There will be interesting differences among individuals participating in the idea generation process. Some are natural trend trackers, and they know a tremendous amount about what’s going on and indicate leads for various idea. Some others are highly focused, think deeply on fewer issues, so they hardly pay any attention at all to outside trends. But once a trend is pointed out to them, they can tell many times the possible uses for the organization. Some other people are natural problem identifiers and can tell you what’s wrong with just about anything that’s going on inside or outside of their organization. Also they can point to problems likely with new solutions proposed.
How to Create Ideas: The Six Ideation Processes
1. The universal search methods, three approaches whose applicability to the practice of innovation are exceptionally useful in nearly every conceivable situation.
iii) The Innovation SWAT Team
2. Trend gathering, monitoring the external environment and thinking about the key patterns that are most important to your organization.
13 Trend Gathering Tools
i) Competitor intelligence
ii) Economic forecasts
iii) Trend safaris
iv) Market analysis reports
v) Advisory boards
vi) Conferences and tradeshows
viii) Structured reading programs
ix) Previous experiences and success stories
x) Think tank reports
xi) Periodical scanning services
xii) Google, Online trend tracking services, Blogs
xiii) Weak signal research
3. Idea hunting, proactively seeking out and creating new ideas.
i) Customer surveys
ii) Learning expedition
iii) Insight workshops
iv) SWOT analysis
v) Creativity techniques
vi) Scenario planning
vii) Pattern analysis
ix) Drucker’s tough questions
x) Idea rooms
xi) Idea vaults or repositories
xii) After action review
xiii) Go and visit the customer
4. Problem and solution finding, searching for previously unidentified weaknesses in current methods and processes using fresh eyes, searching for solutions to specific problems that have already been identified as important, or reexamining the way we do it now to find the hidden defects.
i) The learning curve
ii) Root cause analysis
iii) Systems thinking
iv) Collaborative design
v) Design methodology
vi) Ideation workshops
vii) Corporate strategy
5. Outside-in and peer-to-peer innovation, processes that engage the broader world outside the organization in the search for insights and ideas.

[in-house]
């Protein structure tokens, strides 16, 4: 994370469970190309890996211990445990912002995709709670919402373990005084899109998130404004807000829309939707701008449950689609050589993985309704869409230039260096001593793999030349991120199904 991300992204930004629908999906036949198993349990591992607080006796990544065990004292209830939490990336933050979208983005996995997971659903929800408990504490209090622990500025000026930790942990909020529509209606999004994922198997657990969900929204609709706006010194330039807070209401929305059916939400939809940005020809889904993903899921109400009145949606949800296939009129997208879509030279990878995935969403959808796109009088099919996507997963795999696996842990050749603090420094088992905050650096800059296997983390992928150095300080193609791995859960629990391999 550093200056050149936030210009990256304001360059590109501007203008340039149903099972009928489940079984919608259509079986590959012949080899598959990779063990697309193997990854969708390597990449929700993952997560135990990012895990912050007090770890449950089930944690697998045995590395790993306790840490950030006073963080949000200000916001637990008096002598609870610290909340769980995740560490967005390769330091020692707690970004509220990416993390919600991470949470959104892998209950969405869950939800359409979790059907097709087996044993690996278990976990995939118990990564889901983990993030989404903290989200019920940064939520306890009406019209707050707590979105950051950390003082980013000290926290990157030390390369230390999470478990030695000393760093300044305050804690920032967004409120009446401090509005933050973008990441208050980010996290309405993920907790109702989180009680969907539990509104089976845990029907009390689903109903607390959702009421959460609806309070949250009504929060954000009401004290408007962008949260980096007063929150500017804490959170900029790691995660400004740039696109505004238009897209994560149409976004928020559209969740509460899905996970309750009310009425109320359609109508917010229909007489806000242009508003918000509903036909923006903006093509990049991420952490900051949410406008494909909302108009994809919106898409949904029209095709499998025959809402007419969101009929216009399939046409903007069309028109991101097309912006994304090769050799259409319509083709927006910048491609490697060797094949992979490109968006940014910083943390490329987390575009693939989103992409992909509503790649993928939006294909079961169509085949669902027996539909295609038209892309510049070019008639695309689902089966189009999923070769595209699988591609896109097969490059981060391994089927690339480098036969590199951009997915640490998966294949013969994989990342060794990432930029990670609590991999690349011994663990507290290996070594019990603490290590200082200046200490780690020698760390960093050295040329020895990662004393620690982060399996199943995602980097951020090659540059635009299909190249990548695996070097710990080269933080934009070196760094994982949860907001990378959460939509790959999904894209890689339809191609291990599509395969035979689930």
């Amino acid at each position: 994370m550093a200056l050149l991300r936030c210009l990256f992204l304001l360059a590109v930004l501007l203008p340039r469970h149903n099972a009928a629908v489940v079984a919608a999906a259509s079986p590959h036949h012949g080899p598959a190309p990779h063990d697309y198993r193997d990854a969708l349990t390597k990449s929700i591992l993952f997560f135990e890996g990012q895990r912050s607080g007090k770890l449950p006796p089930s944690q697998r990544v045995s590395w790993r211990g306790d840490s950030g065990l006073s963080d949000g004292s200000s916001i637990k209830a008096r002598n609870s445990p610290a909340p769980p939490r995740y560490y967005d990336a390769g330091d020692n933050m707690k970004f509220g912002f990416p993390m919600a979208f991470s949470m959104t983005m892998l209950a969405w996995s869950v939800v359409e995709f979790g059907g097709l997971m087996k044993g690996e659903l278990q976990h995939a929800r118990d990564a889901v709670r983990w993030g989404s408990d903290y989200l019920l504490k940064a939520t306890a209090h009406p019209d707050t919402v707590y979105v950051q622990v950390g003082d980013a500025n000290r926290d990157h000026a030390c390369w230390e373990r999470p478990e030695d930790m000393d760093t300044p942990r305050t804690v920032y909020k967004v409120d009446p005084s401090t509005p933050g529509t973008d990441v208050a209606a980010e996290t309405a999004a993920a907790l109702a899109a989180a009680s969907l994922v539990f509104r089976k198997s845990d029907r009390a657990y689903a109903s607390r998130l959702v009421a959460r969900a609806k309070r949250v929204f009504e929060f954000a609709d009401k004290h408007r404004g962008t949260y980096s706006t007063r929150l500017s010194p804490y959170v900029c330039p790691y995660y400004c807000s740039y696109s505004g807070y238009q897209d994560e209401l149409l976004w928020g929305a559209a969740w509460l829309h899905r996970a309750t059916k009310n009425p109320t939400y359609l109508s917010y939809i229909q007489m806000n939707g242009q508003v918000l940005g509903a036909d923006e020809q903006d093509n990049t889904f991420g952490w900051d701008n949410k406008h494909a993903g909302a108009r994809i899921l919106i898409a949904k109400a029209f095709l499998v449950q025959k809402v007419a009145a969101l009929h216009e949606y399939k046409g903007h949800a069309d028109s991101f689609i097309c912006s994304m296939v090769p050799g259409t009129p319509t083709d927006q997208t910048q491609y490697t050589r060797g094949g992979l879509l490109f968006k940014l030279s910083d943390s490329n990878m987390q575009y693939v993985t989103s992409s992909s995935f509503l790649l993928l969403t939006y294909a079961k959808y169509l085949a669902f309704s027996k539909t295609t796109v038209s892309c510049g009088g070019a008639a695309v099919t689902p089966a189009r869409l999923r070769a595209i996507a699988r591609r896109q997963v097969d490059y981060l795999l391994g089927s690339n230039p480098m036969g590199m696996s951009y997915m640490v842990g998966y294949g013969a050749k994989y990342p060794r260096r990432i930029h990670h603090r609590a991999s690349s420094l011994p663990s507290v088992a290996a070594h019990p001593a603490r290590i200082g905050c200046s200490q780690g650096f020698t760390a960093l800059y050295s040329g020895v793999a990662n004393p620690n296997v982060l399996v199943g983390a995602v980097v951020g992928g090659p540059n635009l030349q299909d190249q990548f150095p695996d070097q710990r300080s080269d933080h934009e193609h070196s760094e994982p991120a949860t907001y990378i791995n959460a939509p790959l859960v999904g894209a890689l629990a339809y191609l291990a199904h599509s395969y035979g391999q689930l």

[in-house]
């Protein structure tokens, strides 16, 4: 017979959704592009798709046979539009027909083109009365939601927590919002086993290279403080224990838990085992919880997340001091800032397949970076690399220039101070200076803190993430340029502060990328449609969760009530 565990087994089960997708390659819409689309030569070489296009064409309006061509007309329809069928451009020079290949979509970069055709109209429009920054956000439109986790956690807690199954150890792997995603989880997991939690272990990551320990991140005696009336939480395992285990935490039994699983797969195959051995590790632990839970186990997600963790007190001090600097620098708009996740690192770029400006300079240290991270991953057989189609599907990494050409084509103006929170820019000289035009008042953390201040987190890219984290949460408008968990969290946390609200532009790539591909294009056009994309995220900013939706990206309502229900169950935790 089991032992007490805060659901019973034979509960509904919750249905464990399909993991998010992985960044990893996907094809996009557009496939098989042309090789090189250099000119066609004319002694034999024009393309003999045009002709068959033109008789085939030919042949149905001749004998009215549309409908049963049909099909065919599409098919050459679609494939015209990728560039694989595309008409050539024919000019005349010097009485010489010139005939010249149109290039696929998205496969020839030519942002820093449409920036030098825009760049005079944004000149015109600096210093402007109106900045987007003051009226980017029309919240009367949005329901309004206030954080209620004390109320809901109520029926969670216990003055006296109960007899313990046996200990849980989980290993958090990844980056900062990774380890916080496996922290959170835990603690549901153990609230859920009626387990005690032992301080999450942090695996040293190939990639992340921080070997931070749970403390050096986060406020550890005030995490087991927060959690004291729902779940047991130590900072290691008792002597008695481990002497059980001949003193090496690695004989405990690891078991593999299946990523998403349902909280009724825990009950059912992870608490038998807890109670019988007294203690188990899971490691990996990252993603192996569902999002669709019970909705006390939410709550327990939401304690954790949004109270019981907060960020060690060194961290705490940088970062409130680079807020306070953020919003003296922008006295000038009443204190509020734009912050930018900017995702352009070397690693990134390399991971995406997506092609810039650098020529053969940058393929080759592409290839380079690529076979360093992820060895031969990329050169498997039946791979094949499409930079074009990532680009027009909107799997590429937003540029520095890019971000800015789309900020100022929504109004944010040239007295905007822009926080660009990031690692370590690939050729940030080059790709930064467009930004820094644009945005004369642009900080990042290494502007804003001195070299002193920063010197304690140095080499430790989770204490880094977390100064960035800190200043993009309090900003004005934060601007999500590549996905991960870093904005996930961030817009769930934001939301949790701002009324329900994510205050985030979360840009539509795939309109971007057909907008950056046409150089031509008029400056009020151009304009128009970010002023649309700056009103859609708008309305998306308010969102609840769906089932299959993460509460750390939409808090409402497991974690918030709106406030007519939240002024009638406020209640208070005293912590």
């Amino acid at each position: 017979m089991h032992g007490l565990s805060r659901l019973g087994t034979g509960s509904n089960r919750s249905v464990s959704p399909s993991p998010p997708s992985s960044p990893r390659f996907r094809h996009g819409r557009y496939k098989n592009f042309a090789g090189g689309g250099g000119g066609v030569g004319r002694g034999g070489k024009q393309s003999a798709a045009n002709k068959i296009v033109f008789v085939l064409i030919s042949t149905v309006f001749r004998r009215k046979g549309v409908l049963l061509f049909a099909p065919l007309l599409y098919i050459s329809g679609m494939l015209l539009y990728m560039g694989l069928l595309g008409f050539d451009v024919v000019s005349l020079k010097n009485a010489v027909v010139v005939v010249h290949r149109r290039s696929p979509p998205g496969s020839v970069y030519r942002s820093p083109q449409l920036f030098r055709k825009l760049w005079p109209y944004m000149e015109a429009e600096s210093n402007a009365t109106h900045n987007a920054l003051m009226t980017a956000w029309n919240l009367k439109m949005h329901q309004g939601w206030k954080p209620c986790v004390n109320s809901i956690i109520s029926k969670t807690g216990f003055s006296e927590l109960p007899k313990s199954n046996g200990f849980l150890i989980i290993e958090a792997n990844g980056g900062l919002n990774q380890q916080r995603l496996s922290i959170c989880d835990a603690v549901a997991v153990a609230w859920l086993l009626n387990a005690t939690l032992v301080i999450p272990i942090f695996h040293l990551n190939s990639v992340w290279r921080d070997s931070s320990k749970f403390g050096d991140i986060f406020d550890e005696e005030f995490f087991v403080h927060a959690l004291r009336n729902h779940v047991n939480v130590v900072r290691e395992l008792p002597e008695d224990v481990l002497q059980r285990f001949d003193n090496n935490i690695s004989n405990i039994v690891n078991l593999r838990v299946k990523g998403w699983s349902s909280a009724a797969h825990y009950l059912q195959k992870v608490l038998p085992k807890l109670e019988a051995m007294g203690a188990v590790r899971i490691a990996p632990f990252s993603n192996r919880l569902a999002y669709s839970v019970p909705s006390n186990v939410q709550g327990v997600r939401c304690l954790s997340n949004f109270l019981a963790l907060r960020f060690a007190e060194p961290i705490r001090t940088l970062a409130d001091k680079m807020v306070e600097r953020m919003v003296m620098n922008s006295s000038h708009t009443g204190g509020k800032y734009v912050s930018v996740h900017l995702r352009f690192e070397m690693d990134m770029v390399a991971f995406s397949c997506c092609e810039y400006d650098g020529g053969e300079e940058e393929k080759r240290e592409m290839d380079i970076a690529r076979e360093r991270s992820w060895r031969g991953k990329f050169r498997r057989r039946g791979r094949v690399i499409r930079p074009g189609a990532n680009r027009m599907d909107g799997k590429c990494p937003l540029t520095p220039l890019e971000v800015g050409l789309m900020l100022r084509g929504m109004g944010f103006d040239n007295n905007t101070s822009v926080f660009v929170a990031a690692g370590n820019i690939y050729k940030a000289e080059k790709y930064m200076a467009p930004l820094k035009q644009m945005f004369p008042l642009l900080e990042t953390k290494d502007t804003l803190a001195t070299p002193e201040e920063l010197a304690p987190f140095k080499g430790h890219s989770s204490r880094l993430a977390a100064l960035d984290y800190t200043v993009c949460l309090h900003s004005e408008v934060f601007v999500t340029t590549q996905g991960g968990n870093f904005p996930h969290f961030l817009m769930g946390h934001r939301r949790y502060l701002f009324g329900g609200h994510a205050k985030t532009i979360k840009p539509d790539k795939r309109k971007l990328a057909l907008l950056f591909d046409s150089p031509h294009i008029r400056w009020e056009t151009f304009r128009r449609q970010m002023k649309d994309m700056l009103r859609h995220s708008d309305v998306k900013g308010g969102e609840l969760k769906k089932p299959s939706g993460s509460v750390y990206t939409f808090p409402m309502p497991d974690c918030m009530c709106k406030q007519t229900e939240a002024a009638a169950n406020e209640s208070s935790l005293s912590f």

i) Externalized research or “Open innovation.”
ii) University alliances and partnerships
iii) Customer relationships
iv) Customer requirements
v) Joint research
vi) Idealized design
6. Future dreaming, the process of exploring possible futures to imagine opportunities that do not exist, and to provoke insight into what could be, or what could be created.
Science fiction: Dream away from the current reality. Think of a future where the current constraints do not exist. Later on ways may be found to remove the existing constraints to reach the dreamed state. Here the end is dreamt first. Then thinking on removing the constraint is started. The problem is not coming out with new design that satisfies constraints. The solution without constraints is imagined first and constraint removal is thought of next.
Overall, the key differences between these approaches is that they involve different styles of thinking, and each therefore addresses the processes of insight and ideation with different types of questions, but all with the ultimate goal of maximizing the number of great ideas in your stock of useful possibilities.
It’s worth noting that trend gathering and idea hunting are complementary, one oriented to recognizing change as it is happening, and the other to creating change. Problem finding and solution finding are also complements, as they consider existing realities from two very different points of view.
Fun, Joy and Creativity
One of the most important principles of creativity is that it’s really hard to be creative unless you’re having fun. The ideation processes have to be pursued with some degree of whimsy and light-heartedness.
Divergent thinking is the thought process that leads to new ideas, because it is based on looking for a different (i.e., novel) way of solving a problem as opposed to a similar way as that of current solution. Creativity is all about recognizing a different way of solving a problem and if it make a difference to the future of the organization it becomes a great idea – different products, different services, different business models.
From Permanent Innovation – Langdon Morris
The Definitive Guide to the Principles, Strategies, and Methods of
Langdon Morris is a co-founder and principal of InnovationLabs LLC and Senior Practice Scholar at the Ackoff Center of the University of Pennsylvania and Senior Fellow of the Economic Opportunities Program of the Aspen Institute.
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Updated on 25 May 2019, 27 November 2014